Sefton Central Labour MP Bill Esterson has added his voice to calls to save BBC Radio Merseyside from massive Tory-Lib Dem cuts.
Despite being the most popular local BBC radio station in the country, outside London, Radio Merseyside is facing a 20% cut to its budget. Other stations around the country face cuts of as little as 5%.
Bill Esterson will be speaking out against the BBC Radio Merseyside cuts during a Westminster Hall debate in Parliament tomorrow morning (Wednesday, October 26 from 9.30am).
The Labour MP said the attack on Radio Merseyside was another example of the Conservatives and Liberal Democrats disproportionately targeting the region with cuts.
Bill said: "I know only too well that many people in communities not just in Sefton Central, but across the region, rely on BBC Radio Merseyside. In many cases it is a lifeline. But it is a lifeline which is being cut by this Tory-Lib Dem government which is on a rampage of cuts throughout our region.
"Radio Merseyside is having to save £420,000 a year - 20% of its budget. A far greater cut than stations elsewhere in the country.
“If these cuts go ahead, Radio Merseyside will lose 10 - 15 people, from a team of around 45. A third of the staff.
“The effect of this will go well beyond the loss of local programmes in the evenings and at weekends. There will also be a drastic reduction in the staffing of peak time programmes, news and sport services, significantly reducing the quality of the overall output at all times.
“The cuts will undermine the service local radio provides to the broader BBC news machine in terms of newsgathering. It will also limit its ability to hold local and regional decision makers to account, and represent local views and perspectives to those in positions of power.”
Not all local radio stations are the same. No allowance has been made for stations like BBC Radio Merseyside whose popularity unarguably makes it the 'core' BBC Radio service in its area. Radio Merseyside has a larger share of radio listening in its area than any local or national service, BBC or commercial.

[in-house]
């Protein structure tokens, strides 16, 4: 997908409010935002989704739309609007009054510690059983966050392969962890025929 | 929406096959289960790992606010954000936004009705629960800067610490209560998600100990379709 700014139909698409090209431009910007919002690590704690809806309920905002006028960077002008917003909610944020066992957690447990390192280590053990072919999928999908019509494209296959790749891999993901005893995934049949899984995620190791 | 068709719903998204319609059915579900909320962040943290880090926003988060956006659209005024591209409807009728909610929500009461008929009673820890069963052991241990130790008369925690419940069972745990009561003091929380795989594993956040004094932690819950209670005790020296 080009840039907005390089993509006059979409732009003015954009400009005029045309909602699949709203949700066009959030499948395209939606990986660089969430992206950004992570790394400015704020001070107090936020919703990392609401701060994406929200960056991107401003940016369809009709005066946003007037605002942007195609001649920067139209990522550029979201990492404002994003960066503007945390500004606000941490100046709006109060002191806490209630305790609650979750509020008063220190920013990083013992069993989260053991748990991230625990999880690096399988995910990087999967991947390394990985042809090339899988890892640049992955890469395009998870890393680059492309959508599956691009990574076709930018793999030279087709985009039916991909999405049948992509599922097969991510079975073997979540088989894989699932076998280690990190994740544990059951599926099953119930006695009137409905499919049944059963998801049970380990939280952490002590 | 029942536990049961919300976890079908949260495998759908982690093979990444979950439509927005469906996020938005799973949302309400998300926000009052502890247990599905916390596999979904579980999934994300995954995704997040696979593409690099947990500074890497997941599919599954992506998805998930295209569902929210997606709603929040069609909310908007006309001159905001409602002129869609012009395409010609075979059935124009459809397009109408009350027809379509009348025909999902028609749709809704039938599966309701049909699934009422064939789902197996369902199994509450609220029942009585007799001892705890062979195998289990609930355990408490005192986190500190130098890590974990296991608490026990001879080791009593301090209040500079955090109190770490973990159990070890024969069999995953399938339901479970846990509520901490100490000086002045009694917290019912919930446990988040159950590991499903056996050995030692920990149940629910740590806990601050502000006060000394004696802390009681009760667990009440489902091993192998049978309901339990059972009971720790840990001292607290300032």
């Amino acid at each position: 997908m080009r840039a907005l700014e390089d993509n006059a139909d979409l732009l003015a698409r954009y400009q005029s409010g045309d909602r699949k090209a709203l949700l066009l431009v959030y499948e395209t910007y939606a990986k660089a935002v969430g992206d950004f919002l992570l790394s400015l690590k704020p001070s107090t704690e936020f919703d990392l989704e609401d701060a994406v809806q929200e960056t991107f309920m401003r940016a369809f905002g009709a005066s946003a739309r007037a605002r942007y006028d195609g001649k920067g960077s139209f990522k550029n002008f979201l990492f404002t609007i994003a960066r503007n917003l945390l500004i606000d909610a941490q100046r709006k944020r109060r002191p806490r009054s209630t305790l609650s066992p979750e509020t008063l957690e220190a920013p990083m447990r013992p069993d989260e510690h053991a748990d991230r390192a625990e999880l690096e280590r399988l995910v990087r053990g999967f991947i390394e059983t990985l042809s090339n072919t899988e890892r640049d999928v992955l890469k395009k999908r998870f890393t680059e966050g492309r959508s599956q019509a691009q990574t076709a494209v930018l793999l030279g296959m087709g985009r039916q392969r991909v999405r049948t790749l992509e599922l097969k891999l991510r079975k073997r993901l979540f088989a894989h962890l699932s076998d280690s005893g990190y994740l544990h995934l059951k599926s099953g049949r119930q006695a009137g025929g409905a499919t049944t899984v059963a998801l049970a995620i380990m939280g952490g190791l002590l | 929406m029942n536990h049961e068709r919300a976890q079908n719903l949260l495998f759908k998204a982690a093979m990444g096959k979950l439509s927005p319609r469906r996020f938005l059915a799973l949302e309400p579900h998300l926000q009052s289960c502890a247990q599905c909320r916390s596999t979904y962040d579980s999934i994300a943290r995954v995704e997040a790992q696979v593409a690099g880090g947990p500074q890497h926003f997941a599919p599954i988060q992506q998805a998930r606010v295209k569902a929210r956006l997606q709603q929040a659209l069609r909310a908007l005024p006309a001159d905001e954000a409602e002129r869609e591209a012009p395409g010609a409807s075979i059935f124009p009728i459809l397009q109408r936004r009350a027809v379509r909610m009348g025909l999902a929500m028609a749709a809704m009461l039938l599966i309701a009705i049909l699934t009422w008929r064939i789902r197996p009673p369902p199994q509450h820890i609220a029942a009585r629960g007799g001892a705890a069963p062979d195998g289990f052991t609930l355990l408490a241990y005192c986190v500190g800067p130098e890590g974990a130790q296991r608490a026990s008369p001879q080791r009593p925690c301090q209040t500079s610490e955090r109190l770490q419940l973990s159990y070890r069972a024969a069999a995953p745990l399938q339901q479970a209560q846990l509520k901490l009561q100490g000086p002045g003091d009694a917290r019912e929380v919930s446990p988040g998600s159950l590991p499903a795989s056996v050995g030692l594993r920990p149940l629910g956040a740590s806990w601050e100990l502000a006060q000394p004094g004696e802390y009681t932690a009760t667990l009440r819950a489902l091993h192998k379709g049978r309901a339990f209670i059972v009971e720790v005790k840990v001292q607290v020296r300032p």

· BBC Radio Merseyside gets 16.7% of all radio listening in its area (compared with 8% for Radio 4 for instance), and reaches more than one in five adults.
· 179,000 people in the Radio Merseyside area listen to no other BBC radio service. That's 55% of the station's total audience.
· 95,000 people in the Radio Merseyside area listen exclusively to Radio Merseyside - ie to no other radio service at all.
· 42 % of BBC Radio Merseyside's audience is age 65+
· 27% of BBC Radio Merseyside's audience is from the DE demographic group
Bill added: “Where I am particular uneasy is that the reduction to staffing of peak-time Radio Merseyside output will not be part of the BBC Trust public consultation process, so local licence-fee payers may not even get the opportunity to object.
"The whole point of local radio is that it is in essence local, making its own talent and creating its own style. Sadly, it lacks the big guns to press for a reprieve: no friends in high places, like Radio 3 and 4, or trendy London fans like 6 Music. For this reason, it's essential that those who do care join me in speaking out now.
"I, together the many people from Sefton Central who have contacted me to voice their concerns about the damage this Tory-Lib Dem government is doing to our local radio station, will be adding my voice to the campaign to oppose these cuts."